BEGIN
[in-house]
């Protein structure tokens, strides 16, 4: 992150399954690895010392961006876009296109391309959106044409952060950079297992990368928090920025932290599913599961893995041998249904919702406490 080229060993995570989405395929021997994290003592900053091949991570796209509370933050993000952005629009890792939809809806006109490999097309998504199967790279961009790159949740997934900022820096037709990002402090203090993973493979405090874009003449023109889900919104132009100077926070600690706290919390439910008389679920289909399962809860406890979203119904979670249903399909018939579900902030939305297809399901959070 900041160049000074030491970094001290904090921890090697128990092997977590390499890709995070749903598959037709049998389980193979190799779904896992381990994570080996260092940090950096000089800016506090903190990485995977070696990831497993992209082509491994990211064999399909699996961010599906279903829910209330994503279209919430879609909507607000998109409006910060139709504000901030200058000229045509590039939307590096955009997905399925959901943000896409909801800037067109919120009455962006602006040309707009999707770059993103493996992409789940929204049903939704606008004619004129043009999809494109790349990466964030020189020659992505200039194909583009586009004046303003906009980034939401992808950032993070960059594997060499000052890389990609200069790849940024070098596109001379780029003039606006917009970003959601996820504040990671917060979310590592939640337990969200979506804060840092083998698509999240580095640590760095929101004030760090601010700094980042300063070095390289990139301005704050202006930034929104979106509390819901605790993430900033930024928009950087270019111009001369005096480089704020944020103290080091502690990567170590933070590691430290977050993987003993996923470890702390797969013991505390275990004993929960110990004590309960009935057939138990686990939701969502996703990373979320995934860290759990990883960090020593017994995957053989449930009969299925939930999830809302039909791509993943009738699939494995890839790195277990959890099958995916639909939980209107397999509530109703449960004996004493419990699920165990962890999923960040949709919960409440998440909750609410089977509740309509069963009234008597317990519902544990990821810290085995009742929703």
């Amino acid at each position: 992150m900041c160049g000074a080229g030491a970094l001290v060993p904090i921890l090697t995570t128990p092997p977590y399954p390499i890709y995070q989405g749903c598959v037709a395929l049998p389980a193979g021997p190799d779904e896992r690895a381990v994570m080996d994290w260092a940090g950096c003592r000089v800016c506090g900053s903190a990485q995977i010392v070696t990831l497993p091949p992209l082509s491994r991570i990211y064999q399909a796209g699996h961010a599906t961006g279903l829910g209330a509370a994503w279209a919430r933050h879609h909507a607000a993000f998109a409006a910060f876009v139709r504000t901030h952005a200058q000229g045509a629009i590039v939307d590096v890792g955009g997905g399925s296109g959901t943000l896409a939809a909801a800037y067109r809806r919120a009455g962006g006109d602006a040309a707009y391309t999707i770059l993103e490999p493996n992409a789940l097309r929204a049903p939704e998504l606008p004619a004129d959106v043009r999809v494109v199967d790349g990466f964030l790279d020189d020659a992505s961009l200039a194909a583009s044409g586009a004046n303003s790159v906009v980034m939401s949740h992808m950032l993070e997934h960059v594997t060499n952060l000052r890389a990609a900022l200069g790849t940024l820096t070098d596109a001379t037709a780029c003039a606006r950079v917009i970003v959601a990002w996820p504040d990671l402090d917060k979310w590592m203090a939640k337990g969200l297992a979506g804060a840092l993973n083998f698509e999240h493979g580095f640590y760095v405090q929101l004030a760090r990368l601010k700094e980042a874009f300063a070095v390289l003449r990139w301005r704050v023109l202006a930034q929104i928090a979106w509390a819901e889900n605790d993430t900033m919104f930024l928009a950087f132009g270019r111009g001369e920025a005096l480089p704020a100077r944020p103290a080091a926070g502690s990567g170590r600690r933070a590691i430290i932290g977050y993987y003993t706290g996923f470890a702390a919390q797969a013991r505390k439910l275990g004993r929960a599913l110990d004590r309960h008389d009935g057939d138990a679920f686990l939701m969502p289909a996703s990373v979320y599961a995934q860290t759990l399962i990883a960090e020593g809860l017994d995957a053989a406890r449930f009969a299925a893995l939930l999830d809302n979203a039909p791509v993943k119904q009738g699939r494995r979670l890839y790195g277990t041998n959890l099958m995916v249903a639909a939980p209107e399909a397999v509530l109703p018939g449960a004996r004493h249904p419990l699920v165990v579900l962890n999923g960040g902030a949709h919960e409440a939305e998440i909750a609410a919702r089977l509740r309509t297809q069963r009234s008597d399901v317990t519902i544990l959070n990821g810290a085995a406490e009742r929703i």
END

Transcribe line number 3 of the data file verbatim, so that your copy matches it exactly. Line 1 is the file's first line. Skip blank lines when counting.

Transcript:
């Amino acid at each position: 992150m900041c160049g000074a080229g030491a970094l001290v060993p904090i921890l090697t995570t128990p092997p977590y399954p390499i890709y995070q989405g749903c598959v037709a395929l049998p389980a193979g021997p190799d779904e896992r690895a381990v994570m080996d994290w260092a940090g950096c003592r000089v800016c506090g900053s903190a990485q995977i010392v070696t990831l497993p091949p992209l082509s491994r991570i990211y064999q399909a796209g699996h961010a599906t961006g279903l829910g209330a509370a994503w279209a919430r933050h879609h909507a607000a993000f998109a409006a910060f876009v139709r504000t901030h952005a200058q000229g045509a629009i590039v939307d590096v890792g955009g997905g399925s296109g959901t943000l896409a939809a909801a800037y067109r809806r919120a009455g962006g006109d602006a040309a707009y391309t999707i770059l993103e490999p493996n992409a789940l097309r929204a049903p939704e998504l606008p004619a004129d959106v043009r999809v494109v199967d790349g990466f964030l790279d020189d020659a992505s961009l200039a194909a583009s044409g586009a004046n303003s790159v906009v980034m939401s949740h992808m950032l993070e997934h960059v594997t060499n952060l000052r890389a990609a900022l200069g790849t940024l820096t070098d596109a001379t037709a780029c003039a606006r950079v917009i970003v959601a990002w996820p504040d990671l402090d917060k979310w590592m203090a939640k337990g969200l297992a979506g804060a840092l993973n083998f698509e999240h493979g580095f640590y760095v405090q929101l004030a760090r990368l601010k700094e980042a874009f300063a070095v390289l003449r990139w301005r704050v023109l202006a930034q929104i928090a979106w509390a819901e889900n605790d993430t900033m919104f930024l928009a950087f132009g270019r111009g001369e920025a005096l480089p704020a100077r944020p103290a080091a926070g502690s990567g170590r600690r933070a590691i430290i932290g977050y993987y003993t706290g996923f470890a702390a919390q797969a013991r505390k439910l275990g004993r929960a599913l110990d004590r309960h008389d009935g057939d138990a679920f686990l939701m969502p289909a996703s990373v979320y599961a995934q860290t759990l399962i990883a960090e020593g809860l017994d995957a053989a406890r449930f009969a299925a893995l939930l999830d809302n979203a039909p791509v993943k119904q009738g699939r494995r979670l890839y790195g277990t041998n959890l099958m995916v249903a639909a939980p209107e399909a397999v509530l109703p018939g449960a004996r004493h249904p419990l699920v165990v579900l962890n999923g960040g902030a949709h919960e409440a939305e998440i909750a609410a919702r089977l509740r309509t297809q069963r009234s008597d399901v317990t519902i544990l959070n990821g810290a085995a406490e009742r929703i």